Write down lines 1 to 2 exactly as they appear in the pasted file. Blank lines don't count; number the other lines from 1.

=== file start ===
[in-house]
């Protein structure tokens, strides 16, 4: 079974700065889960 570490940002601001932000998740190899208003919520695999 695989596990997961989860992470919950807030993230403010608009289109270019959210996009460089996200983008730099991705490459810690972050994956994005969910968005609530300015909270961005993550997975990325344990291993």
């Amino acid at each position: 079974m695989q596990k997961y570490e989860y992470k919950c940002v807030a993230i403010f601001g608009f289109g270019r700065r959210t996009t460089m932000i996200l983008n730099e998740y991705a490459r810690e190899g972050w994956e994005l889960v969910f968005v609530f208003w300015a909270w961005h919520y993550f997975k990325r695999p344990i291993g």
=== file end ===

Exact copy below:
[in-house]
């Protein structure tokens, strides 16, 4: 079974700065889960 570490940002601001932000998740190899208003919520695999 695989596990997961989860992470919950807030993230403010608009289109270019959210996009460089996200983008730099991705490459810690972050994956994005969910968005609530300015909270961005993550997975990325344990291993």